Every hol­i­day sea­son, only one tele­vised fash­ion show com­mands a highly antic­i­pated audi­ence of 15 mil­lion view­ers world­wide. Broad­cast on Decem­ber 10, the Victoria’s Secret Fash­ion Show stunned the world as the highest-rated pro­gram of the evening, with 9.3 mil­lion view­ers that night alone. The show gen­er­ated buzz and spread brand aware­ness to con­sumers around the world. Those unaware of the brand were bound to ask, “What is Victoria’s Secret?”

Like Victoria’s Secret, Japan­ese retailer Xavel attrib­utes a key part of its suc­cess and more than $200 mil­lion in annual sales to host­ing pop­u­lar bian­nual fash­ion shows. One of Xavel’s secrets is excit­ing trend-setting fash­ion­istas into buy­ing the newest cloth­ing lines using mobile phones dur­ing and after the run­way shows. Both Victoria’s Secret and Xavel pub­lish the fash­ion show videos on the Web to fos­ter the same emo­tional expe­ri­ences online.

Unlike many other lux­ury brands, Burberry, a British apparel and acces­sory designer, not only live streams its shows, but also lets view­ers click-to-buy its col­lec­tions after the show ends. Burberry posts the live stream on its web­site, where its tar­get afflu­ent audi­ence can view the clothes’ tex­ture, motion, and col­ors in detail. It’s a pow­er­ful, high-conversion form of video commerce.

When the show is over, Burberry keeps its brand in con­sumers’ minds by let­ting them view run­way show videos on the com­pany web­site. As you watch the run­way show online, you can view images of each look and share them with friends via social networks.

As brands like Burberry con­tinue to show that live stream­ing can be done effec­tively with­out dilut­ing the brand and its asso­ci­ated exclu­siv­ity, more and more lux­ury brands will likely take heed and exper­i­ment with pre­view­ing upcom­ing col­lec­tions through video plat­forms like Insta­gram and Snapchat, lever­ag­ing video com­merce for con­sumer engage­ment and over­all conversion.

Fash­ion brands and retail­ers would both likely agree that there’s noth­ing more effec­tive than cus­tomers com­ing into their stores and engag­ing with their prod­ucts. But when it comes to online retail, video com­merce is the next best thing to try­ing out prod­ucts in a store. It offers a valu­able oppor­tu­nity to deliver com­pelling expe­ri­ences in a click.

As the most share­able form of media, video effec­tively imparts a brand’s voice and builds a bond with a cus­tomer.  Watch­ing a video on the L.L. Bean site, for exam­ple, gives you a vis­ceral exam­ple of how pow­er­ful the medium can be in build­ing an emo­tional con­nec­tion with cus­tomers through tes­ti­mo­ni­als, human inter­est sto­ries, and com­pany her­itage videos.  An effec­tively pro­duced video can enter­tain and inform while also immers­ing you in a highly emo­tional and mem­o­rable expe­ri­ence that enhances the brand. Sim­i­larly, on their prod­uct pages, Aber­crom­bie and Saks Fifth Avenue use video to accen­tu­ate the buy­ing expe­ri­ence. Along with a carousel of images, both retail­ers use 3 to 5 sec­ond videos to dis­play the beauty and vivac­ity of their products.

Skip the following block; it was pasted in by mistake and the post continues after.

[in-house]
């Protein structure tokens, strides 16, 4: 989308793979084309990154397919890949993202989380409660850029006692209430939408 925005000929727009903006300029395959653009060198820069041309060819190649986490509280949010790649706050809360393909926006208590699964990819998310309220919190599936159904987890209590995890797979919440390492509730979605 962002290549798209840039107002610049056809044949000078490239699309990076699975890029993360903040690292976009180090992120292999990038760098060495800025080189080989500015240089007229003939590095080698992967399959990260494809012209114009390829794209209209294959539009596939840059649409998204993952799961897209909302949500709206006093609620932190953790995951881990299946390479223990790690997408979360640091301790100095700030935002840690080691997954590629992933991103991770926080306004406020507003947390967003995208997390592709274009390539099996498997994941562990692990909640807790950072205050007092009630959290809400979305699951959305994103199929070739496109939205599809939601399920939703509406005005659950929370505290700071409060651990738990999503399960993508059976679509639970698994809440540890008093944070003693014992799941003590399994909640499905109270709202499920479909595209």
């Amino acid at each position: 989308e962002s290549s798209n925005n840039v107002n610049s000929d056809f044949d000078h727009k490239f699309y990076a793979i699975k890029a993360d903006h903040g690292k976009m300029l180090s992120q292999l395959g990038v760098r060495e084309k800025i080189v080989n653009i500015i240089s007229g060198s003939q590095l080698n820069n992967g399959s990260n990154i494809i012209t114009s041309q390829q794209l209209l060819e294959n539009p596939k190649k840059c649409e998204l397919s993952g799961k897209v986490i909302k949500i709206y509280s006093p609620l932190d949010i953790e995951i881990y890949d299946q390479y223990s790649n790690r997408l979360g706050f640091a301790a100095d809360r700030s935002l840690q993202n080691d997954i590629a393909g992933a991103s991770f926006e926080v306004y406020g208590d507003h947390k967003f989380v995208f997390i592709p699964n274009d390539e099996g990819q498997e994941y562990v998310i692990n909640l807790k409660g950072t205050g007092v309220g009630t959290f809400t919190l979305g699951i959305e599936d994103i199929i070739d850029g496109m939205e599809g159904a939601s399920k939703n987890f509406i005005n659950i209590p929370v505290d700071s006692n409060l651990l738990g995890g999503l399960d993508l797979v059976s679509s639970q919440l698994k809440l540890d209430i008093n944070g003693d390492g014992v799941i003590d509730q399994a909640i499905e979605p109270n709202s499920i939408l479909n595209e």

Even online spe­cialty retail­ers have found sig­nif­i­cant suc­cess with video engage­ment. Ariat, an eques­trian sport sup­plier, found that vis­i­tors who viewed a video on its site had a 160 per­cent higher con­ver­sion rate than vis­i­tors who didn’t.

And sur­pris­ingly, hav­ing a video on a prod­uct page—even if it’s not viewed—can increase con­ver­sions.  Onli​neshoes​.com not only made this dis­cov­ery, but also found that cus­tomers who did view a video con­verted at a rate 45 per­cent higher than the site’s average.

Zap­pos, a large shoe retailer, has been a trail­blazer in using videos on its prod­uct pages. The com­pany has found a 6 to 30 per­cent sales increase for prod­ucts with pages that include video demos.

Today’s com­plex world of mar­ket­ing across mul­ti­ple screens is becom­ing even more tech­ni­cal. Full-service mar­ket­ing plat­forms, such as Adobe Expe­ri­ence Man­ager, can help lux­ury brands dynam­i­cally serve an appro­pri­ately for­mat­ted video on any smart­phone, PC, or tablet prop­erty.  Mar­keters can use these plat­forms to cus­tomize inter­ac­tive videos that emu­late in-store expe­ri­ences. For exam­ple, an online shop­per can watch a video of a fash­ion model demon­strat­ing the prod­uct and inter­act with the objects in a video—such as click­ing to learn more, sub­scribe, or buy—all while the video is playing.

Video com­merce is quickly becom­ing an inte­gral part of e-commerce and brand mar­ket­ing. By com­bin­ing immer­sive brand sto­ry­telling and engag­ing prod­uct demon­stra­tions, video gives you the cre­ative flex­i­bil­ity to bring both your brand and prod­ucts to life.

3 comments
Rtml guru
Rtml guru

Most people learn about us online before they even meet us. Video is the best way for them to get to know Bringing Brands. In a video, we can tell others how we can deliver value for them, as an employee, business partner, consultant, etc. It seems to me that this is just the evolution of Video Commerce.

brandignity
brandignity

I think more and more organizations are starting to really adopt these types of media rich avenues when it comes to building awareness and brand building in general. I think some industries will stick better than others in this area but fashion is surely one that can leverage live streaming of events. Another is sports!